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Tommy Tallarico

Intellivision Amico - Tommy Tallarico introduction + Q&A

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You guys should call it "Snafu: Snakes on a plane!"

 

Hahahhaa! I'm actually changing the spelling to SNAFOO. More family friendly if ya know what I mean! :)

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Agreed. That would be a great candidate for an update.

probably couldn't call it Beauty and The Beast again because of the Disney film

how about Horrible Hank Strikes Again! or Terror At The Old Mutton Building! lol

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Tommy, how do you feel about homebrew and people writing their own stuff for the console? Obviously it wouldn't be something you would endorse. You've made your intentions of how you want to market it and sell it very clear, and that's cool. But will you take the same kind of stance against these things as Nintendo, Sony, and MS? I.E. patching out any attempts to run unsigned code?

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Will developers be able to add game specific peripherals to the Amico? (Toys, dance mats, instruments etc..) I'm guessing if you guys did it would be exclusive to the system?

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I'd love to see an 80s Williams, Bally and Atari arcade set. Like all the ones for Nintendo, Xbox and phone apps.

 

Great place to start the nostalgia juices flowing for the non-Intellivison believers.

 

Back in the day we NEVER had the opportunity to play those on our sets.. would love to see that now.

 

Let's face it... Loco-motion, Burgertime, Bump N Jump, and Lock N' Chase were cool, but certainly fell short of the more notable Arcade ports Atari and Coleco fans got to play.

 

Don't even try it with the Atarisoft and Parker Bros. stuff. Too late in the game and hard on the eyes to play.

 

Donkey Kong...😩😩

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Let's face it... Loco-motion, Burgertime, Bump N Jump, and Lock N' Chase were cool, but certainly fell short of the more notable Arcade ports Atari and Coleco fans got to play.

 

 

 

Really??? I thought it was commonly thought that the Intellivision versions of all 3 of those games were definitely better on Intellivision. ESPECIALLY BurgerTime. This is the first I've heard that someone thought the Intellivision versions were worse than Atari & Coleco??

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Will developers be able to add game specific peripherals to the Amico? (Toys, dance mats, instruments etc..) I'm guessing if you guys did it would be exclusive to the system?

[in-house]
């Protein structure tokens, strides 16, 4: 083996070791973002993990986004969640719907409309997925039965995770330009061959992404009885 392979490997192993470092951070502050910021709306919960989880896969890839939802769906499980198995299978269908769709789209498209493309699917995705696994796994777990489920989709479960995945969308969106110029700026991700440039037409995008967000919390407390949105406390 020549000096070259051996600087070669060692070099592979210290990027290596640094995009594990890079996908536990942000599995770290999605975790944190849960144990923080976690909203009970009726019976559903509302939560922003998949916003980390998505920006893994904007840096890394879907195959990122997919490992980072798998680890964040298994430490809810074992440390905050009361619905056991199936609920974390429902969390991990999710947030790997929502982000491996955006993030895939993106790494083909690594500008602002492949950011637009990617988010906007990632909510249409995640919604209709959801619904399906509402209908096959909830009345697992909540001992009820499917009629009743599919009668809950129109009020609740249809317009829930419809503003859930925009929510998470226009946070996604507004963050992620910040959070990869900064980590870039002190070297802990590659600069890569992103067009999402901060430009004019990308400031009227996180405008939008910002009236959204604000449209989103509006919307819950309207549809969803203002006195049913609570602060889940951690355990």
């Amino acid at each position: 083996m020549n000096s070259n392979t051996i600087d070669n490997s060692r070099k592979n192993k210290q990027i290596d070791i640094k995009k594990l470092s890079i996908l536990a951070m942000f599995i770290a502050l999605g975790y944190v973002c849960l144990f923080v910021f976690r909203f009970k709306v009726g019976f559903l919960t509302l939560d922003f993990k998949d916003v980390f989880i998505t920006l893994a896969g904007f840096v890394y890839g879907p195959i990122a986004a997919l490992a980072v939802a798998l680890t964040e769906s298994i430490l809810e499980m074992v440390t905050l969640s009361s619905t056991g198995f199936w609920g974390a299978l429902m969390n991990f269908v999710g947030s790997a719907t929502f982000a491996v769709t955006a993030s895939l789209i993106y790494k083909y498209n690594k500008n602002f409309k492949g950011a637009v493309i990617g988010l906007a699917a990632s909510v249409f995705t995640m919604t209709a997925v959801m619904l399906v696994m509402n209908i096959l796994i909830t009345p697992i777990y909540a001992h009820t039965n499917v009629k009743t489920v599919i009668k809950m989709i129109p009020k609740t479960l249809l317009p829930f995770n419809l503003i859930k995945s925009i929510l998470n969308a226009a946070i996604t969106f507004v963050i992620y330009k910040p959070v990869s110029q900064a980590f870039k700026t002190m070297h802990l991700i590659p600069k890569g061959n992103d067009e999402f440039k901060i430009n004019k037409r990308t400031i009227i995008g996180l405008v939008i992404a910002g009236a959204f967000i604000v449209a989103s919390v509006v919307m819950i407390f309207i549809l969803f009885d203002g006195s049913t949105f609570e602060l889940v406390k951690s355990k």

Yes... through our developer program.

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Tommy, how do you feel about homebrew and people writing their own stuff for the console? Obviously it wouldn't be something you would endorse. You've made your intentions of how you want to market it and sell it very clear, and that's cool. But will you take the same kind of stance against these things as Nintendo, Sony, and MS? I.E. patching out any attempts to run unsigned code?

 

Lots of info coming about that... but not til 2020. :)

 

I LOVE Home Brew on the original console. I hope it continues.

 

We are discussing different ways for people to have the ability to create and share their own games on the Amico. Nothing final yet... but on the drawing board for sure. :)

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Tommy, What was your original train of thought when you bought the INTV brand in the first place? I was really curious of that. Thanks for your time.

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I liked the arcade games that Inty put out, don't get me wrong. Burgertime was a big hit in my house... but by then arcades were full of games like Time Pilot, Looping, Mr.Do... etc. Imagine Berzerk using the Intellivoice. As proven with Carl's version of Donkey Kong Arcade, the Intellivison would have put all others to shame if the time and detail would have been put into the design and programming of their arcade variants.

 

Just saying it would have really helped the Intellivison put a deep foothold into the home "arcade" market if it had viable ports of the top played games in the actual arcades...like Colecovisiob dis.

 

Either way...that was then, this is now. I'm just looking forward to a new console I can easily play that doesn't have overly complicated and dramatic games and are just simple and fun...like the 80s were.

 

Best,

 

JR

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I liked the arcade games that Inty put out, don't get me wrong. Burgertime was a big hit in my house... but by then arcades were full of games like Time Pilot, Looping, Mr.Do... etc. Imagine Berzerk using the Intellivoice. As proven with Carl's version of Donkey Kong Arcade, the Intellivison would have put all others to shame if the time and detail would have been put into the design and programming of their arcade variants.

 

Just saying it would have really helped the Intellivison put a deep foothold into the home "arcade" market if it had viable ports of the top played games in the actual arcades...like Colecovisiob dis.

 

Either way...that was then, this is now. I'm just looking forward to a new console I can easily play that doesn't have overly complicated and dramatic games and are just simple and fun...like the 80s were.

 

Best,

 

JR

I thought you meant it didn't have the huge titles like Space Invaders, Asteroids, Missile Command, Robotron. Galaxian, Ms. Pac-man. Mattel just wasn't prepared to compete for popular licenses. The approach of designing games for home was the right one although lots of their original games were arcade style. Most of the third party arcade games on Intellivision were poor first efforts although Defender from Atarisoft is not bad at all. Edited by mr_me